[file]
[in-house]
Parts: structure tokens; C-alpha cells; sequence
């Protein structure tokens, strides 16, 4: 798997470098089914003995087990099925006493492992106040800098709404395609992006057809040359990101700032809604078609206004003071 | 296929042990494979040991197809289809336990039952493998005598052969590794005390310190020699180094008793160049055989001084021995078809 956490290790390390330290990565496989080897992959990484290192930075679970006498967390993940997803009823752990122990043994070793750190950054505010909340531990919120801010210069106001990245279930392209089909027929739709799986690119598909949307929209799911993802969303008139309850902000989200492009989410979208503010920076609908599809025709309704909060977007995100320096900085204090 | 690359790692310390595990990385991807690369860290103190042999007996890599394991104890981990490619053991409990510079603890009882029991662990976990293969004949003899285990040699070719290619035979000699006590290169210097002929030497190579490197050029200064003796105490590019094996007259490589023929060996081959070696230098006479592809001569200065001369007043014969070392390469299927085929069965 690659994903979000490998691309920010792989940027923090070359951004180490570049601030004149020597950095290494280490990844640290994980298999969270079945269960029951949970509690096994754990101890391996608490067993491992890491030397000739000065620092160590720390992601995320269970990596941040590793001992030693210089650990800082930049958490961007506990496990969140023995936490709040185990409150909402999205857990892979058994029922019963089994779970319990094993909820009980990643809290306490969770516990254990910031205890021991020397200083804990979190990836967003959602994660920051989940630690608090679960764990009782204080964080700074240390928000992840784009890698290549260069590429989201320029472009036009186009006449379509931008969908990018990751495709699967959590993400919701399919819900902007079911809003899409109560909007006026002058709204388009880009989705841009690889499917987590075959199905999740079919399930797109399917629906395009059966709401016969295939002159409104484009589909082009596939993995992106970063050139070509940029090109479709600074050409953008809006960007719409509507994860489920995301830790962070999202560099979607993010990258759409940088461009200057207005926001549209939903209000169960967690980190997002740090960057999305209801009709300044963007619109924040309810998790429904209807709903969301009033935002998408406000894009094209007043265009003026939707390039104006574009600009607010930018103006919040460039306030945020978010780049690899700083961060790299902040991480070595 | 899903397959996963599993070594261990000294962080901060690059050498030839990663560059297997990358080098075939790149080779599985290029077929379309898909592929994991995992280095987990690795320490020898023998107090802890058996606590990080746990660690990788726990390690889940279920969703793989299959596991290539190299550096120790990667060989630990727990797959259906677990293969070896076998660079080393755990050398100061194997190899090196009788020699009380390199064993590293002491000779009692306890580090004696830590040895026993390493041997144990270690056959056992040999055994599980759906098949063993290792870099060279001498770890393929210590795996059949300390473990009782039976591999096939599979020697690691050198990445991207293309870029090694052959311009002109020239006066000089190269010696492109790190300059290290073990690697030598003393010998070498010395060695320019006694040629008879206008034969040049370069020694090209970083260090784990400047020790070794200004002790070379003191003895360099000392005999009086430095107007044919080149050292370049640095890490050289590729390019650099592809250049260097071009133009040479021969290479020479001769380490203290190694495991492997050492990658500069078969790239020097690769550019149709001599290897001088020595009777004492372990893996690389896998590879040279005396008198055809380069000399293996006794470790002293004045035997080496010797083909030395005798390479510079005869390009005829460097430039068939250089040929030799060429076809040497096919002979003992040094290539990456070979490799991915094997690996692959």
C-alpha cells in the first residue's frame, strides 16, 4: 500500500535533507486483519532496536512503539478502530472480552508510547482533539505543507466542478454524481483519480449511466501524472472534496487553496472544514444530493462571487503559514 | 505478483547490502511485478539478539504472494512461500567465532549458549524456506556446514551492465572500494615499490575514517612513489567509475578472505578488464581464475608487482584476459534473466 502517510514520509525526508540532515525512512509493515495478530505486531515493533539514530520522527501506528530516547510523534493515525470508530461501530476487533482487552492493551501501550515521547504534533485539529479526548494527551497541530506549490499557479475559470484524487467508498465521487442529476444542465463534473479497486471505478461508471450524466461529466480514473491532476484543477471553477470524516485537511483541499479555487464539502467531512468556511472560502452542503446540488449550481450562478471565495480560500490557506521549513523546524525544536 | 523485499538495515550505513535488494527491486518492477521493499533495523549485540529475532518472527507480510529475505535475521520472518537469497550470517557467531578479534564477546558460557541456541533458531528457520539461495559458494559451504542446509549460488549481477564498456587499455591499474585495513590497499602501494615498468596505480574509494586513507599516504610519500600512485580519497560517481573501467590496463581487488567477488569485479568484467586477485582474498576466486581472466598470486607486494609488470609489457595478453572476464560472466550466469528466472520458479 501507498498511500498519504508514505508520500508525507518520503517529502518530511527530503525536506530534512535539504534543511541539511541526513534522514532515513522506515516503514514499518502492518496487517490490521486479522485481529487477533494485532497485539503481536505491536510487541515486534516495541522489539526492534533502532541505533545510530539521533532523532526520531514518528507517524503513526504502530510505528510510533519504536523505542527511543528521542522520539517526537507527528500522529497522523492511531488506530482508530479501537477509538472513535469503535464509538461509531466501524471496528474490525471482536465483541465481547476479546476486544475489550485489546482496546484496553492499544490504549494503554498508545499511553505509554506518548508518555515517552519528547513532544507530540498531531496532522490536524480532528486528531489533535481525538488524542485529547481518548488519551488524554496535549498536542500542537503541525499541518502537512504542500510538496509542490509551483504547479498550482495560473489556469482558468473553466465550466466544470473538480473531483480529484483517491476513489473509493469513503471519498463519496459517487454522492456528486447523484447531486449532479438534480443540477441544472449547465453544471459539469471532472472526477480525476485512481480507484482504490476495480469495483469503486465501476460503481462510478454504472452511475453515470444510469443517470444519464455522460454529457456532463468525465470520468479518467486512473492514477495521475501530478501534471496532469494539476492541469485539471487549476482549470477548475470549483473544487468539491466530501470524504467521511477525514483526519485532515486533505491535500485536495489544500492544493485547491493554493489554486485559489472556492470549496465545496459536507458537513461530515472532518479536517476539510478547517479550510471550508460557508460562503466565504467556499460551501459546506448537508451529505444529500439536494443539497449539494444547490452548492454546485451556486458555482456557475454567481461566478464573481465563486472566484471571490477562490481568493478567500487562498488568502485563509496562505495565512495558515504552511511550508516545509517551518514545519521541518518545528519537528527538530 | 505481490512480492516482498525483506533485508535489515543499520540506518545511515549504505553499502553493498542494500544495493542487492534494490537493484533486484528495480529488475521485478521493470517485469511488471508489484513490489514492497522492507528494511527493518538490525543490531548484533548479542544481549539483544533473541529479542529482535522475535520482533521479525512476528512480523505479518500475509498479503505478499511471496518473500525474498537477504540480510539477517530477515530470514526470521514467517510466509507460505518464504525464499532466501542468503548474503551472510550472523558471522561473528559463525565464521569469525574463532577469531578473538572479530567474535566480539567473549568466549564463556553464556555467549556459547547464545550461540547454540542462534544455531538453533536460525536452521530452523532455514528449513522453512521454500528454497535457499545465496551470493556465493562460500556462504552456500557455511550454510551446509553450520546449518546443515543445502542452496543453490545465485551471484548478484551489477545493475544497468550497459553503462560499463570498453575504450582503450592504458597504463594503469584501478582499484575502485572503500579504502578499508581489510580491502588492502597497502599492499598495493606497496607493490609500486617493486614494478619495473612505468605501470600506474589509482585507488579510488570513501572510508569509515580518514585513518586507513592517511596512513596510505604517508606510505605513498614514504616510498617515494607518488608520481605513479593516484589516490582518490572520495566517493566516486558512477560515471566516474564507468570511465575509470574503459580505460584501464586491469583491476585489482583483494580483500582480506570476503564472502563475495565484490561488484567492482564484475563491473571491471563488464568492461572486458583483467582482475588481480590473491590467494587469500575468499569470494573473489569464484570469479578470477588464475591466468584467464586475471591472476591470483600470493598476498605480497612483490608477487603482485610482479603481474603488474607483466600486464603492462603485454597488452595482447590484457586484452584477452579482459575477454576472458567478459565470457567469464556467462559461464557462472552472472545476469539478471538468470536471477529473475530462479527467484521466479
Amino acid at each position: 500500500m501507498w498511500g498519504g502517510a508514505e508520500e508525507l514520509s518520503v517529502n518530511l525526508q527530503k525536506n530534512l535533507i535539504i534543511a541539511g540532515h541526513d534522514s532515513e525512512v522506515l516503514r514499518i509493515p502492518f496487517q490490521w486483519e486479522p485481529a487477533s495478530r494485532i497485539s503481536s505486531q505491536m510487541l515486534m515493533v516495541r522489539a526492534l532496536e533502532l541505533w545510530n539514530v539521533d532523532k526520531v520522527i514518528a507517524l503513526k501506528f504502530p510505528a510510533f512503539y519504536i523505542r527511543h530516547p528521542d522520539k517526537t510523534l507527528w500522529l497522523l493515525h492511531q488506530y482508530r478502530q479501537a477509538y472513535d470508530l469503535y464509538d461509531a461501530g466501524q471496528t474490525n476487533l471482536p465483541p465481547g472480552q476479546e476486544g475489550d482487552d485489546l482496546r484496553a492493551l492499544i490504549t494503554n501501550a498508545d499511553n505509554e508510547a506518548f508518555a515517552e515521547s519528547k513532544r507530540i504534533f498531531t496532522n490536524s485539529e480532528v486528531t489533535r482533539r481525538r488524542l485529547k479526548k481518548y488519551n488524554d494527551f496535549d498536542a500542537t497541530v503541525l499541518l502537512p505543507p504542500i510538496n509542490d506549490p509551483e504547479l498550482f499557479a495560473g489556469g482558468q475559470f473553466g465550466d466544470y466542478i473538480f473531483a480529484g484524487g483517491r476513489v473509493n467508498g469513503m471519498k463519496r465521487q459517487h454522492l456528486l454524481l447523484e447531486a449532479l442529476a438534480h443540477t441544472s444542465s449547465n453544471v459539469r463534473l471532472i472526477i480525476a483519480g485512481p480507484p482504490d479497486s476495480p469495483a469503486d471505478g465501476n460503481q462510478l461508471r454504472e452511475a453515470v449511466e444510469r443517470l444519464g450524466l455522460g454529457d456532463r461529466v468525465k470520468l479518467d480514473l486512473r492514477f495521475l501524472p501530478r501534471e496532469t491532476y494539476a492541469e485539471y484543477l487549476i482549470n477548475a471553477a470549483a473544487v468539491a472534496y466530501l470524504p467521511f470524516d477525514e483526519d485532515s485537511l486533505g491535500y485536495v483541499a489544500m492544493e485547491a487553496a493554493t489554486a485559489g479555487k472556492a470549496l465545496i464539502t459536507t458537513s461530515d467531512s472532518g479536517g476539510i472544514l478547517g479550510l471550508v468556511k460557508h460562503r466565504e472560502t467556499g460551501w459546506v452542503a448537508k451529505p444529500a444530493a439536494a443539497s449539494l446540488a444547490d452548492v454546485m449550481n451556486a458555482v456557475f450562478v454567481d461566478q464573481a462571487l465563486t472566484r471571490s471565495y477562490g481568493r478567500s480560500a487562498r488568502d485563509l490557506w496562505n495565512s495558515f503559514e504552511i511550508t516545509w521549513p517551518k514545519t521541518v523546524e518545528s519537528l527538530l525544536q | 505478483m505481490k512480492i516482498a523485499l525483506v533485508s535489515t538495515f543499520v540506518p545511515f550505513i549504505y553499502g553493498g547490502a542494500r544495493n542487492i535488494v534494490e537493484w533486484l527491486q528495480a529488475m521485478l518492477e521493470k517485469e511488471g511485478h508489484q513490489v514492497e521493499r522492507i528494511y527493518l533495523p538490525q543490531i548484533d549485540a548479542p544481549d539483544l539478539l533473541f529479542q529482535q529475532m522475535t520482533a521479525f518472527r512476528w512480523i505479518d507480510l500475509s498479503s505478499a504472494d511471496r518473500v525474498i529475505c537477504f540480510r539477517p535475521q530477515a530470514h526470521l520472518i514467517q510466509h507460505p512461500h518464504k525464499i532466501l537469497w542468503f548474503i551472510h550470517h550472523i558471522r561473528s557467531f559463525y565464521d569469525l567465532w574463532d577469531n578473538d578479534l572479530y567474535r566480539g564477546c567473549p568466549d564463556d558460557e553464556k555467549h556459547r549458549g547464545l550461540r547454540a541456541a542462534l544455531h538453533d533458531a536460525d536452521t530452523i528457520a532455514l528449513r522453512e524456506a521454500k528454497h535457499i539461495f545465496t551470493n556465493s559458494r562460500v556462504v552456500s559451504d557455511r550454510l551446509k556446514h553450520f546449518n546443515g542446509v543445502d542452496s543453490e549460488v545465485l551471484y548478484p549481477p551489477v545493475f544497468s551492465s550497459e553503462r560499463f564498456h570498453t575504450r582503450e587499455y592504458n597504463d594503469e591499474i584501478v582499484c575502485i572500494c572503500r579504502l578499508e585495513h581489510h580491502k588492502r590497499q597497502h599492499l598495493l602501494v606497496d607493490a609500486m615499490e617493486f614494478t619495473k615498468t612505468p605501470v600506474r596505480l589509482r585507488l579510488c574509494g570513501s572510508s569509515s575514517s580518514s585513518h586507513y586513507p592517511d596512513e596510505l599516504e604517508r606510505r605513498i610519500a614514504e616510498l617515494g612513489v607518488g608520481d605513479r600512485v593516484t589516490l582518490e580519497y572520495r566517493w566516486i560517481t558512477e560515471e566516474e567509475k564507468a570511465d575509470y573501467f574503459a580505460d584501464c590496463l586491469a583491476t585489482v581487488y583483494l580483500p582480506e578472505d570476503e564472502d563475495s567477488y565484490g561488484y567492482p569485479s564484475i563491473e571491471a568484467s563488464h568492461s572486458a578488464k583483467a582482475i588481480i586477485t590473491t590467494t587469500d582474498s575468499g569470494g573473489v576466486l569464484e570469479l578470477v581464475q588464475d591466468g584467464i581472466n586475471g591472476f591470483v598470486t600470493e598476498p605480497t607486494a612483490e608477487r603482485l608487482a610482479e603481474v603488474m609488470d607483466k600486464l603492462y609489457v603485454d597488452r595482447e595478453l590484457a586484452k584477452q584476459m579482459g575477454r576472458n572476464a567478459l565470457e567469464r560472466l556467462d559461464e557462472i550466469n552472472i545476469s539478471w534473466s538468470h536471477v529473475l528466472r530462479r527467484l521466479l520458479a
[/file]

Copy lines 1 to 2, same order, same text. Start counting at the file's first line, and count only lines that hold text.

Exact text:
[in-house]
Parts: structure tokens; C-alpha cells; sequence